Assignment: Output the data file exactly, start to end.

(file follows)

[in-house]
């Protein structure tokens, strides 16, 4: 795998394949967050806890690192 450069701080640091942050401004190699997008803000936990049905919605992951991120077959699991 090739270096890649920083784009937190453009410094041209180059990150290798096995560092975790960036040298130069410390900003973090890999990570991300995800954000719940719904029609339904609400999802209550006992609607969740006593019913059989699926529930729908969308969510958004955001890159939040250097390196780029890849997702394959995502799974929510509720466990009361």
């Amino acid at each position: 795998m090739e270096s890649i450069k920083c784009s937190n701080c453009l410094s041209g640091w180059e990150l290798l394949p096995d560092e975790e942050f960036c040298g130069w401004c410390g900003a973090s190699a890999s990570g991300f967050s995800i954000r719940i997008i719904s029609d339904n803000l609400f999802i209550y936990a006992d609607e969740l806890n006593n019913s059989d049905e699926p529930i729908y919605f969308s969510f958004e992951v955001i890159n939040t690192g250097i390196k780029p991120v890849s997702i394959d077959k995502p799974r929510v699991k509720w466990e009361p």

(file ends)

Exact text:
[in-house]
């Protein structure tokens, strides 16, 4: 795998394949967050806890690192 450069701080640091942050401004190699997008803000936990049905919605992951991120077959699991 090739270096890649920083784009937190453009410094041209180059990150290798096995560092975790960036040298130069410390900003973090890999990570991300995800954000719940719904029609339904609400999802209550006992609607969740006593019913059989699926529930729908969308969510958004955001890159939040250097390196780029890849997702394959995502799974929510509720466990009361």
């Amino acid at each position: 795998m090739e270096s890649i450069k920083c784009s937190n701080c453009l410094s041209g640091w180059e990150l290798l394949p096995d560092e975790e942050f960036c040298g130069w401004c410390g900003a973090s190699a890999s990570g991300f967050s995800i954000r719940i997008i719904s029609d339904n803000l609400f999802i209550y936990a006992d609607e969740l806890n006593n019913s059989d049905e699926p529930i729908y919605f969308s969510f958004e992951v955001i890159n939040t690192g250097i390196k780029p991120v890849s997702i394959d077959k995502p799974r929510v699991k509720w466990e009361p």